As bookkeepers, it is essential that we understand Debits and Credits. This means we need to know which accounts are debit and which are credit and how they are affected by different transactions. For example, when we put money into an asset account such as a bank account, it is a debit to that account. When we take money from that same asset account it is a credit. When we make a payment on a liability it is a debit to that account, while an increase to amount owed for that liability account is a credit.
Debits and credits in double entry bookkeeping can be a difficult concept to grasp especially in the beginning. You might have heard that the total debits must equal total credits.
DEBITS = CREDITS
These are the two sides of the balance sheet. Just as the two sides of a scale balance when each side has an equal amount.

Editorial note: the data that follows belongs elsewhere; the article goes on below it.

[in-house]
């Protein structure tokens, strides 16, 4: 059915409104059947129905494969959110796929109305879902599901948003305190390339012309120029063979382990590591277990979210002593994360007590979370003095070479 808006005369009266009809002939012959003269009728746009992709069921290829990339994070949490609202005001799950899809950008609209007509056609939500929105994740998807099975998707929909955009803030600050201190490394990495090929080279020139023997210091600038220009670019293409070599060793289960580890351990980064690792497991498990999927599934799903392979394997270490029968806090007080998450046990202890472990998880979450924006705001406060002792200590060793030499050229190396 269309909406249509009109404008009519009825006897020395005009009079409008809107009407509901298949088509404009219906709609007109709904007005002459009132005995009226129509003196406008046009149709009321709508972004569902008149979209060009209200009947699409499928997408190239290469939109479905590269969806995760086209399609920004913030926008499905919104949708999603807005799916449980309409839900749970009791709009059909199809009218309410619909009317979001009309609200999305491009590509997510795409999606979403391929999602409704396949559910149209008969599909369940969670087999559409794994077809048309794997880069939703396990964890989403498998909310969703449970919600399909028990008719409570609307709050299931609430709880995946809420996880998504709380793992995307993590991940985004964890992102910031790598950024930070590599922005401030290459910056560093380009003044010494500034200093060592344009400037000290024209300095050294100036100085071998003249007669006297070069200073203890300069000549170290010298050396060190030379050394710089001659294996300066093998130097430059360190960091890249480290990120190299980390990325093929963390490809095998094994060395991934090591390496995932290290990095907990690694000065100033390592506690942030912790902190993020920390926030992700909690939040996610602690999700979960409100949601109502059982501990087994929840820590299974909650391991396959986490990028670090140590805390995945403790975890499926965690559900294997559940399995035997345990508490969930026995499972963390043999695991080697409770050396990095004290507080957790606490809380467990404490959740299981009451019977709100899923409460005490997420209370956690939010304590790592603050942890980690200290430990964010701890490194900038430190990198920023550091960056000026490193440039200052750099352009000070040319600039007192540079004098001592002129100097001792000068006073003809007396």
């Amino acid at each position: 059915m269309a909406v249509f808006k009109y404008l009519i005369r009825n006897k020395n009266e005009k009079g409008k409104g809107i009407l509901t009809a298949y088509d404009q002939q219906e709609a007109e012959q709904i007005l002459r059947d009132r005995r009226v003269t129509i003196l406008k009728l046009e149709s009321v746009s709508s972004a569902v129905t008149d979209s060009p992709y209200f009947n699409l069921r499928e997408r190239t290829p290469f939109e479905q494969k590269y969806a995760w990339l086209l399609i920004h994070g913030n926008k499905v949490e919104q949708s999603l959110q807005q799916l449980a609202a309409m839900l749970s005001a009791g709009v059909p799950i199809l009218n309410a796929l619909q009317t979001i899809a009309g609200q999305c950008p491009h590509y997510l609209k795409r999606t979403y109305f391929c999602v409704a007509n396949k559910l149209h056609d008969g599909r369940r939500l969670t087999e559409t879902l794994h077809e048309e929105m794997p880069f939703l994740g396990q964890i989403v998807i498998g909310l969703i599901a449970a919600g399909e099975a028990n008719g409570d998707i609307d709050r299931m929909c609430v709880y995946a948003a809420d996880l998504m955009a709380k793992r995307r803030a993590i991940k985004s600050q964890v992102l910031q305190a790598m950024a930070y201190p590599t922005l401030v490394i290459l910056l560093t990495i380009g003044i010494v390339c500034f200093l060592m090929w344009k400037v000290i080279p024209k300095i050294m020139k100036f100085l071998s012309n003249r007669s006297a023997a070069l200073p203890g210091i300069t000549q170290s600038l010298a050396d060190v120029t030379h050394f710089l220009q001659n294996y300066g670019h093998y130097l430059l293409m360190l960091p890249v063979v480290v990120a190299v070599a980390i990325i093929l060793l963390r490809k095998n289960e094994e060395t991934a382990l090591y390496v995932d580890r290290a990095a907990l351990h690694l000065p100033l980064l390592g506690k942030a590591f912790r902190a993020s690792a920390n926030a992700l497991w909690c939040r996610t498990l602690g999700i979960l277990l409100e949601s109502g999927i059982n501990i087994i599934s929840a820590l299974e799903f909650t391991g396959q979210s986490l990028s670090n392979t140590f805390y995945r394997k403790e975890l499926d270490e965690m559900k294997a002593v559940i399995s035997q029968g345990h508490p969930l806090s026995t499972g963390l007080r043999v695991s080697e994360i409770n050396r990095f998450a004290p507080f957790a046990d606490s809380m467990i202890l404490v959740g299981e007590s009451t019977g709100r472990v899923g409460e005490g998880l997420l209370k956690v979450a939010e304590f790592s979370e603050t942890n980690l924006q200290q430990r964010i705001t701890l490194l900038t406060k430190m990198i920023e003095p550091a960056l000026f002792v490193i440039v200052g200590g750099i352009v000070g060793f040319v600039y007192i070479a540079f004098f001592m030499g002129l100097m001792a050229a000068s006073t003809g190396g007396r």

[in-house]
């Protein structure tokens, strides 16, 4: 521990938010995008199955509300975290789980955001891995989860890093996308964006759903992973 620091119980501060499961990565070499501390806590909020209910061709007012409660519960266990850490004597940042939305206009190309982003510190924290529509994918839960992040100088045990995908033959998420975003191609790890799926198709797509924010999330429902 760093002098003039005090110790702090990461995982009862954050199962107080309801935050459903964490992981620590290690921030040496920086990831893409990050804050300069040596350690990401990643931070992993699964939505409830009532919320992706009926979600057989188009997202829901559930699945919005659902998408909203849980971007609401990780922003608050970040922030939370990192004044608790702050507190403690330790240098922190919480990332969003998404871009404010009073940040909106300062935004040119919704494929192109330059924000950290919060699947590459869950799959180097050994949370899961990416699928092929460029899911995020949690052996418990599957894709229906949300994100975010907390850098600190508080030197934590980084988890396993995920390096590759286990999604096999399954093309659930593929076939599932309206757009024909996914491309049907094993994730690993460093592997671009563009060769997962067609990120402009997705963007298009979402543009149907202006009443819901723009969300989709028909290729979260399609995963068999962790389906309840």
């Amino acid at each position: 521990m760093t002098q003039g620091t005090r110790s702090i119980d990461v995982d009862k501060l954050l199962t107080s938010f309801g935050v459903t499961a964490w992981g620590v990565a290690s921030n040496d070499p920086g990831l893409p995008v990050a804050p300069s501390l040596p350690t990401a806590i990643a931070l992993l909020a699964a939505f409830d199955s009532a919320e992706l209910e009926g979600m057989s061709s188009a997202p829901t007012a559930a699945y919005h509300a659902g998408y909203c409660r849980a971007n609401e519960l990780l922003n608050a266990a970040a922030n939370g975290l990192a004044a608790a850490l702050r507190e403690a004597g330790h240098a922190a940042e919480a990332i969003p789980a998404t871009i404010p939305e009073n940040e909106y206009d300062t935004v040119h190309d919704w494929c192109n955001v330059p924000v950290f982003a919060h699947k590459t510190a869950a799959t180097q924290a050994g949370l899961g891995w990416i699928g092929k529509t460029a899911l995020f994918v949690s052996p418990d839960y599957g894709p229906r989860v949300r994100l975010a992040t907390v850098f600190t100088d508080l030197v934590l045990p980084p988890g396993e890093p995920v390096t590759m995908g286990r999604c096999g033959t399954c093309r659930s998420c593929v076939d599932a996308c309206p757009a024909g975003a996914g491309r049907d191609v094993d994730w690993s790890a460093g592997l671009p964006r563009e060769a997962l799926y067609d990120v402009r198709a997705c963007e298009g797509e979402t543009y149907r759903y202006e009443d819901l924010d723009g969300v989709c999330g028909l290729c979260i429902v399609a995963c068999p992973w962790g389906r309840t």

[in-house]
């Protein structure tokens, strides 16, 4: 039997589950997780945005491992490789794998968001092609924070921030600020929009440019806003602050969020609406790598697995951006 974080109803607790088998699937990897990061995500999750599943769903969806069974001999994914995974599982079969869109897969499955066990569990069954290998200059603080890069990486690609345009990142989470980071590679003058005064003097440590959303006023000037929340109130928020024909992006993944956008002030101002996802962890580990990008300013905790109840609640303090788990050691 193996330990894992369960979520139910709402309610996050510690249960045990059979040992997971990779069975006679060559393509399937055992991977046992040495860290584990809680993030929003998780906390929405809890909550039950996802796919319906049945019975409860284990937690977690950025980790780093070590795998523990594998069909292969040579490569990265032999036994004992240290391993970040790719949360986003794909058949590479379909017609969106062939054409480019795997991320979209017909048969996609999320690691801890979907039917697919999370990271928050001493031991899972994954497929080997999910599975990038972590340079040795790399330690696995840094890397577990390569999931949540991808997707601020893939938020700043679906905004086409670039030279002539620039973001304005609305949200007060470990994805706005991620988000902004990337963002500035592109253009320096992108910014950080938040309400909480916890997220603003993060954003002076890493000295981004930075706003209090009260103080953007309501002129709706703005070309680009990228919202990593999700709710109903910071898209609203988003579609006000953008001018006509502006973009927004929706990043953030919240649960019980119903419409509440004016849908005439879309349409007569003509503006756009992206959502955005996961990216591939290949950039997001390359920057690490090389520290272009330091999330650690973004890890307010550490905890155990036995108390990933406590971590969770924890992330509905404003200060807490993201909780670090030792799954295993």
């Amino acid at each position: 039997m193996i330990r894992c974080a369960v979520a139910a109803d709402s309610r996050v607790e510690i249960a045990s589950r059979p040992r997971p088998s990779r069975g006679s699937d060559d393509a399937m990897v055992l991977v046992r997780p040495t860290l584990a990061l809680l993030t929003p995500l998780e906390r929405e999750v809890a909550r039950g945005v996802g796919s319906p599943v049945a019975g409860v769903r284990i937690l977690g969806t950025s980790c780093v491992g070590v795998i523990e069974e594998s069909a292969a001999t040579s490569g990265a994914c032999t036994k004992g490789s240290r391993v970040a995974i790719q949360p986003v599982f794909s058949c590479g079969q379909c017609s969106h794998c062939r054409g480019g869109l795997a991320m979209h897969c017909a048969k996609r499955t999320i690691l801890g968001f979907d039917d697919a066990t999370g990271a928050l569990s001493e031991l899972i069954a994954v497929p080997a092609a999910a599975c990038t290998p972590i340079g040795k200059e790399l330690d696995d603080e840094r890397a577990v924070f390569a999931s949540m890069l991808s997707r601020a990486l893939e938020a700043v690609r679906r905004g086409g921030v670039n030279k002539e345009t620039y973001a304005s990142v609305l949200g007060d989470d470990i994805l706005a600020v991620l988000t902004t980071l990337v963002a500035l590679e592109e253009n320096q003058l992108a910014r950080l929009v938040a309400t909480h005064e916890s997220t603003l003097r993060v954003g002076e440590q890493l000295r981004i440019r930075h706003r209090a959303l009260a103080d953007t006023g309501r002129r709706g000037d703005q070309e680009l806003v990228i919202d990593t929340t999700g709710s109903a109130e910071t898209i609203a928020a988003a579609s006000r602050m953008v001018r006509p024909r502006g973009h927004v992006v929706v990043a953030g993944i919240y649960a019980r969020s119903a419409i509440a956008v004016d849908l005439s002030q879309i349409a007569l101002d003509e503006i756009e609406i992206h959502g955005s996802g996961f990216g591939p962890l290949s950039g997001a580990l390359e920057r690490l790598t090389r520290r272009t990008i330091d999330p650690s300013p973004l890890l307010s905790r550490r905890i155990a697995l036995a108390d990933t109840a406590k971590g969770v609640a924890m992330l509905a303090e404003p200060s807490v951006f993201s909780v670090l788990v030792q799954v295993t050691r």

Debit Accounts are the asset accounts of the General Ledger.
Credit Accounts consist of the liability and capital (investment and earnings) accounts.
Therefore, just as debits must equal credits, so must assets equal the total of liabilities, capital and accruals.
ASSETS = LIABILITIES + CAPITAL + ACCRUALS
How debits and credits affect Debit Accounts
A debit to a debit (asset) account increase the amount of that account.
A credit to a debit (asset) account decreases the amount of that account.
How debits and credits affect Credit Accounts
A debit to a credit (liability & capital) account decreases the amount of that account.
A credit to a credit (liability & capital) account increases the amount of that account.
Another way to state the relationship between debits and credits is to say that assets are what we own and liabilities, accrual and capital accounts are the source of what we own. In simple terms, if we buy a computer for our business with a loan, that asset (computer) comes from the liability that loan becomes. That would result in a debit to our asset account and a credit to our liability account.